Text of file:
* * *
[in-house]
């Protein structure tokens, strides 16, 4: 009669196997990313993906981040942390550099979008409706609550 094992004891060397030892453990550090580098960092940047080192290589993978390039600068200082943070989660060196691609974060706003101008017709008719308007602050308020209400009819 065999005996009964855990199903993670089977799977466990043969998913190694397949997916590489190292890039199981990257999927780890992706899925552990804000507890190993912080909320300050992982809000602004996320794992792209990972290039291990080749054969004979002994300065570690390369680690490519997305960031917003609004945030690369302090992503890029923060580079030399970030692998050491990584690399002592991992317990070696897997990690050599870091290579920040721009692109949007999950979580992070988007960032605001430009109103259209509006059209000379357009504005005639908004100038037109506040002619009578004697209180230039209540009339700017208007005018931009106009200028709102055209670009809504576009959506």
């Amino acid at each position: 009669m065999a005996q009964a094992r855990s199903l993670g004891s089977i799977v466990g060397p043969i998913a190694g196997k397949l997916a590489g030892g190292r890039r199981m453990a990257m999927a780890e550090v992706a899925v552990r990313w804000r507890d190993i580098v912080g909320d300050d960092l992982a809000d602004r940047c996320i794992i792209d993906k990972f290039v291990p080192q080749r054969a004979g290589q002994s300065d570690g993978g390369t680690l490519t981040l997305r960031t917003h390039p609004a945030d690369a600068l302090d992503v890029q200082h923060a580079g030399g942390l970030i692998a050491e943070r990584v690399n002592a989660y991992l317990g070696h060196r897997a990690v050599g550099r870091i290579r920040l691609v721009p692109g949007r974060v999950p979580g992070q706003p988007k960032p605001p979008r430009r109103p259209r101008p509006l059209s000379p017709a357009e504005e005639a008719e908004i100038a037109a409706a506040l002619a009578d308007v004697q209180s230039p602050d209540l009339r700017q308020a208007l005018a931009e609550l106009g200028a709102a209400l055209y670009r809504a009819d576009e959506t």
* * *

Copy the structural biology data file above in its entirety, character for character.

[in-house]
């Protein structure tokens, strides 16, 4: 009669196997990313993906981040942390550099979008409706609550 094992004891060397030892453990550090580098960092940047080192290589993978390039600068200082943070989660060196691609974060706003101008017709008719308007602050308020209400009819 065999005996009964855990199903993670089977799977466990043969998913190694397949997916590489190292890039199981990257999927780890992706899925552990804000507890190993912080909320300050992982809000602004996320794992792209990972290039291990080749054969004979002994300065570690390369680690490519997305960031917003609004945030690369302090992503890029923060580079030399970030692998050491990584690399002592991992317990070696897997990690050599870091290579920040721009692109949007999950979580992070988007960032605001430009109103259209509006059209000379357009504005005639908004100038037109506040002619009578004697209180230039209540009339700017208007005018931009106009200028709102055209670009809504576009959506």
């Amino acid at each position: 009669m065999a005996q009964a094992r855990s199903l993670g004891s089977i799977v466990g060397p043969i998913a190694g196997k397949l997916a590489g030892g190292r890039r199981m453990a990257m999927a780890e550090v992706a899925v552990r990313w804000r507890d190993i580098v912080g909320d300050d960092l992982a809000d602004r940047c996320i794992i792209d993906k990972f290039v291990p080192q080749r054969a004979g290589q002994s300065d570690g993978g390369t680690l490519t981040l997305r960031t917003h390039p609004a945030d690369a600068l302090d992503v890029q200082h923060a580079g030399g942390l970030i692998a050491e943070r990584v690399n002592a989660y991992l317990g070696h060196r897997a990690v050599g550099r870091i290579r920040l691609v721009p692109g949007r974060v999950p979580g992070q706003p988007k960032p605001p979008r430009r109103p259209r101008p509006l059209s000379p017709a357009e504005e005639a008719e908004i100038a037109a409706a506040l002619a009578d308007v004697q209180s230039p602050d209540l009339r700017q308020a208007l005018a931009e609550l106009g200028a709102a209400l055209y670009r809504a009819d576009e959506t």